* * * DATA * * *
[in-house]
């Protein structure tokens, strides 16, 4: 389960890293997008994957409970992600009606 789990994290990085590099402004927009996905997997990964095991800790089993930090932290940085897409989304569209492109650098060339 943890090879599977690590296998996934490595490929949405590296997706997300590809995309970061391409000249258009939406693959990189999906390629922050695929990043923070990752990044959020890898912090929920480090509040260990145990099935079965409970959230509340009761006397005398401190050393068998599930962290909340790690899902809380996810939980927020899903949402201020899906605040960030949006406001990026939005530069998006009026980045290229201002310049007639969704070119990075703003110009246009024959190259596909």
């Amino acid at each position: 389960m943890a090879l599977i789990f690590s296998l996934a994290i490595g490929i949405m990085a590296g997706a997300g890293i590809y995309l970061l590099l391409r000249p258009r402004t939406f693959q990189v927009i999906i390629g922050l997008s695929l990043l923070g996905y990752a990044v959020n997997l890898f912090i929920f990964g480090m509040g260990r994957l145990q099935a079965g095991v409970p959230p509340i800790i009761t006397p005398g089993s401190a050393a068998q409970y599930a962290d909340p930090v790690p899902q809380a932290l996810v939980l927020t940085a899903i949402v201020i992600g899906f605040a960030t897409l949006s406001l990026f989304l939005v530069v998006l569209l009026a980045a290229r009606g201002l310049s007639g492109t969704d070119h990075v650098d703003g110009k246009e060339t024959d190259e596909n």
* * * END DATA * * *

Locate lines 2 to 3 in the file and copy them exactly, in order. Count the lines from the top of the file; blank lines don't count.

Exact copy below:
């Protein structure tokens, strides 16, 4: 389960890293997008994957409970992600009606 789990994290990085590099402004927009996905997997990964095991800790089993930090932290940085897409989304569209492109650098060339 943890090879599977690590296998996934490595490929949405590296997706997300590809995309970061391409000249258009939406693959990189999906390629922050695929990043923070990752990044959020890898912090929920480090509040260990145990099935079965409970959230509340009761006397005398401190050393068998599930962290909340790690899902809380996810939980927020899903949402201020899906605040960030949006406001990026939005530069998006009026980045290229201002310049007639969704070119990075703003110009246009024959190259596909």
């Amino acid at each position: 389960m943890a090879l599977i789990f690590s296998l996934a994290i490595g490929i949405m990085a590296g997706a997300g890293i590809y995309l970061l590099l391409r000249p258009r402004t939406f693959q990189v927009i999906i390629g922050l997008s695929l990043l923070g996905y990752a990044v959020n997997l890898f912090i929920f990964g480090m509040g260990r994957l145990q099935a079965g095991v409970p959230p509340i800790i009761t006397p005398g089993s401190a050393a068998q409970y599930a962290d909340p930090v790690p899902q809380a932290l996810v939980l927020t940085a899903i949402v201020i992600g899906f605040a960030t897409l949006s406001l990026f989304l939005v530069v998006l569209l009026a980045a290229r009606g201002l310049s007639g492109t969704d070119h990075v650098d703003g110009k246009e060339t024959d190259e596909n």